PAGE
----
n00bs CTF Level 14
Show Solution …
Looks like we’re back to downloading files for offline analysis again. Check on the source code to make sure you don’t waste any time, and then go ahead and download the file.
The file will open in your browser, but I chose to copy it into a file so that I could open it offline. As explained at the top of the file, this is a phpMyAdmin SQL dump, or a dump of everything in all of the databases for some webpage running phpMyAdmin. One of the first things that caught my eye was some administrator usernames and passwords.
Moving on past that, there was a
flag? table that, of course, warranted some exploring. The image below contains the dump of the flag table as well as the
Because the flag table was more enticing, I tried cracking the admin password hash with john, but I wasn’t able to get anywhere very fast. While the dictionary attack was running, I noticed the very odd line on the bottom of the friends table. It looks like a bunch of hex values, although separated by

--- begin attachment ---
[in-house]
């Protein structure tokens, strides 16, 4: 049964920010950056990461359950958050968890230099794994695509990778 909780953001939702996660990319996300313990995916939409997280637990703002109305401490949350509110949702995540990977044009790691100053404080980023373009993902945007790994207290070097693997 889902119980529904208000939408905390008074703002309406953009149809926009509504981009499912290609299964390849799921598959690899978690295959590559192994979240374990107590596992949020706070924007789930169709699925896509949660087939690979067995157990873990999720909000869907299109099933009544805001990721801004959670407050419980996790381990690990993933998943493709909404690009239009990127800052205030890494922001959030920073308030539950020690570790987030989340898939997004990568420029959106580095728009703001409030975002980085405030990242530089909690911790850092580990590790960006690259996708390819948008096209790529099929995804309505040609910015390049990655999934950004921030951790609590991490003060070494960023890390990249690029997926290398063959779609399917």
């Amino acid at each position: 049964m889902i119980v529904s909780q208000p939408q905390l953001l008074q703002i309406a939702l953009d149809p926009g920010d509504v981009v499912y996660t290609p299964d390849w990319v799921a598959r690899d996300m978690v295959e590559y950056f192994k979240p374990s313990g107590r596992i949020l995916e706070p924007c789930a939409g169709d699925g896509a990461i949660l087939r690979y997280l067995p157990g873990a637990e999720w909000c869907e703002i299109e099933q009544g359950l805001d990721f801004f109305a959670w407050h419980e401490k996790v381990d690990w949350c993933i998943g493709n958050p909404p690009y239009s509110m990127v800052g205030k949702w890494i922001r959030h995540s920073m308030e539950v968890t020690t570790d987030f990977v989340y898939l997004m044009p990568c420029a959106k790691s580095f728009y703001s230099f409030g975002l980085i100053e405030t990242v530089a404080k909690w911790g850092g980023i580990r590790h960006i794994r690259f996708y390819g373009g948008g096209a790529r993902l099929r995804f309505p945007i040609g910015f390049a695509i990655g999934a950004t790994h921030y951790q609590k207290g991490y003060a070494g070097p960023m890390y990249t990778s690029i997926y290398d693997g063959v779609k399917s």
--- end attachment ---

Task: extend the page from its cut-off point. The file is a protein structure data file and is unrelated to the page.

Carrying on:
\\u00 every time, and notice that many are in the 60s-70s, which is again a good indicator that these are hex-encoded ASCII characters. Let’s strip off the
\\u00 parts and decode the remaining hex. This gives us our flag
This was a lot of text to sift through, and unfortunately just doing a search for the flag comes up empty. This again comes down to recognizing when something seems odd or interesting; knowing what is normal versus not normal. The usernames, passwords, and hashes were interesting, but we weren’t provided a login prompt to use them. The line at the end of the friends table was definitely odd-looking, and deeper inspection showed a pattern of hex values in the 60s-70s which should raise some red flags, as this was the third or fourth time now that we’ve seen a pattern of ASCII characters encoded as hex.